yes boss compressedCan you tell me a time when you disagreed with your boss? Are you one of those who think that it is career hara-kiri? Or you believe that your upward trajectory can flatten into a plateau if you disagree with your boss? Do you avoid disagreeing with your boss even when you know that your point of view is valid and will benefit the organization? Or even cause harm to the organization? Don’t worry, there are many who are sailing in this ship called INS “I Agree with You Boss”.

Disagreements and conflicts are verity of professional life. The workplace setting is a fertile breeding ground for conflicts.  Recognizing and addressing factors like – disagreements, differing values, and poor communication – can have a positive impact.

I have heard enough that promotions and career prospects, especially to senior positions, are not based on merit, performance or expertise, but rather on being aligned with the thoughts of the entrepreneur or the decision maker. Or in other words, being a ‘Yes Man’. This is a myth, barring unprofessionally managed organizations. Professional managers know that disagreements are healthy and beneficial for the health of the organization. Nevertheless, the way one puts forth his case during a disagreement is an important aspect to be considered.

boss

When you want to get into the disagreement mode, keep at the back of your mind that your boss got to that position because of some combination of experience, expertise, and training. That however doesn’t mean you should always agree with every decision your boss makes. Your boss is also human and therefore also prone to error. Have the courage and guts to disagree, but disagree in an agreeable manner. A disagreement should not be a high-decibel combat, a distasteful argument or a duel of spicy-hot words.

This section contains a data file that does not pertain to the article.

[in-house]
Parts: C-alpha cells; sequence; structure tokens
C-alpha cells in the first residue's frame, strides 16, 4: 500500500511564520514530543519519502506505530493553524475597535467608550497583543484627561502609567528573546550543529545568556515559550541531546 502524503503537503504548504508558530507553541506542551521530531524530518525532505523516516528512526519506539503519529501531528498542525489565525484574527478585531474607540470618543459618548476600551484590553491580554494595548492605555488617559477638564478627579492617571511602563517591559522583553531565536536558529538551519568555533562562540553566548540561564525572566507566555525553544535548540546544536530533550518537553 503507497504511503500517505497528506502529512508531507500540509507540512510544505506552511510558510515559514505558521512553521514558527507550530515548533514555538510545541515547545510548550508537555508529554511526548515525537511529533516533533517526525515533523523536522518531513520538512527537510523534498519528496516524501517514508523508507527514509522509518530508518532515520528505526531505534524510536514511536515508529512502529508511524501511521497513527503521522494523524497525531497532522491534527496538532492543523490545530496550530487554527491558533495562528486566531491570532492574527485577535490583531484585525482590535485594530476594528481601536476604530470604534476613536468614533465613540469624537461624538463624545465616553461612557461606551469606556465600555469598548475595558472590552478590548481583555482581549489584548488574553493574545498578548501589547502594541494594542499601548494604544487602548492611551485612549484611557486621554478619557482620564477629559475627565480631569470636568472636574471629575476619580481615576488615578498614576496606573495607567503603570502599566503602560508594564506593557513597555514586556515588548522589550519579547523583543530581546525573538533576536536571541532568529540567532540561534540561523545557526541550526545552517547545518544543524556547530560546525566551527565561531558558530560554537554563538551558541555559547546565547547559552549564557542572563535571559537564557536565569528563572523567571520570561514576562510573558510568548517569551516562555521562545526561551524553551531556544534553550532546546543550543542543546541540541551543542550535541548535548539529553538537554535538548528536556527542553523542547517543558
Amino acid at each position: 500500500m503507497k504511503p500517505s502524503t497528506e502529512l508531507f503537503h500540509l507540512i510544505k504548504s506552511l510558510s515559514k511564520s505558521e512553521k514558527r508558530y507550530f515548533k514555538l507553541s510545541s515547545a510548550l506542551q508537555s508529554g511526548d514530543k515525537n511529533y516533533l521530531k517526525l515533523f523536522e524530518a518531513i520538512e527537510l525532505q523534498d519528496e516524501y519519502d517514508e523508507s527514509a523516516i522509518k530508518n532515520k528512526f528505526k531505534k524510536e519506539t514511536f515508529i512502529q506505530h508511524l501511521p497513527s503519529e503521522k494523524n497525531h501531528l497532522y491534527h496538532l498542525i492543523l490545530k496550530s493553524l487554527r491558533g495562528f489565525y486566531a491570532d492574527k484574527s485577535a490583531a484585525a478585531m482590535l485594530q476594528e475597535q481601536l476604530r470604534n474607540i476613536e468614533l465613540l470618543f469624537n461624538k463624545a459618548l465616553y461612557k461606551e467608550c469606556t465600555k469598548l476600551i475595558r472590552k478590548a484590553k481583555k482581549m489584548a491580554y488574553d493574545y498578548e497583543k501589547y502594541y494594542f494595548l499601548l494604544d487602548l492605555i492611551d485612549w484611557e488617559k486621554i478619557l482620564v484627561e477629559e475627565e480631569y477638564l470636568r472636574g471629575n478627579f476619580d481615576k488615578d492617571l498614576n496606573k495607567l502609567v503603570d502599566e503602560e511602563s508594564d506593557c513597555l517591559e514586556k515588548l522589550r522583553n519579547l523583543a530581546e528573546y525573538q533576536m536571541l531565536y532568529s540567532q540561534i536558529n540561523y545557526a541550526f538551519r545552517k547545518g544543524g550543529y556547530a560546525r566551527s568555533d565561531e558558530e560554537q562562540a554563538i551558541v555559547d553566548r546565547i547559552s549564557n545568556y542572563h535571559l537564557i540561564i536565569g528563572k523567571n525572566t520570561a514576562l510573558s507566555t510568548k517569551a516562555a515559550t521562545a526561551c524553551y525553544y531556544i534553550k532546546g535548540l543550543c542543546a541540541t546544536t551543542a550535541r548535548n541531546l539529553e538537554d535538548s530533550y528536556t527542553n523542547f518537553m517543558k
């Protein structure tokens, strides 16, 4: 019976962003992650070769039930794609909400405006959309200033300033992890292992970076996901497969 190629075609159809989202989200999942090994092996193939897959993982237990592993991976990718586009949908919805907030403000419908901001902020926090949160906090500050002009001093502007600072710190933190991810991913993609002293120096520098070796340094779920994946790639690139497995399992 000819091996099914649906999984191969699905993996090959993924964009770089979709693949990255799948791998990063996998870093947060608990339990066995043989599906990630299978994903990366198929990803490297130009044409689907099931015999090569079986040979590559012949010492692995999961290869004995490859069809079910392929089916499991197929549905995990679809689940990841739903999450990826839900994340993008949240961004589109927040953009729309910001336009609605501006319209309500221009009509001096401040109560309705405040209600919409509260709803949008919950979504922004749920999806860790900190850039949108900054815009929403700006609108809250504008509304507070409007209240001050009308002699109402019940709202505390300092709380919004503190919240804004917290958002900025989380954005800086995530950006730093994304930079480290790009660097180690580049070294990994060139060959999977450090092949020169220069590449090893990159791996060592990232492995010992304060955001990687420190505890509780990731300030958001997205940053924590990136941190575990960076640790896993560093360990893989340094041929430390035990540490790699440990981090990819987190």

How do you do that? To get the knack of disagreeing, here are a few tips.

To engage in a healthy disagreement, first get the full trust and faith of your boss. Create a Value Proposition of ‘Brand You’ which communicates that you possess the right balance of integrity and competence.

It is always beneficial to have a good relationship with those in authority. Develop positive relations with your boss. That doesn’t mean you should become his buddy – far from it. Get to know him better. Excel in your job. Under-promise and over-deliver. Keep your commitments. Take his guidance to work on your strengths and weaknesses. Unfortunately, there is no “magic bullet” to make your relationship wonderful.

Work on developing a very high level of emotional intelligence, especially the empathy element. Mentally, be in the chair of your boss for a while. Before you make your disagreement statement, reflect on the possible reasons of his thinking. Once you empathize, you will be in a position to present your case in a non-conflicting and non-argumentative manner.

One more Value Proposition of ‘Brand You’ – be perceived as a good listener. When you lodge your disagreement, your boss knows that you have first listened to him. This will make him receptive to your alternate idea. You really need to work hard on this.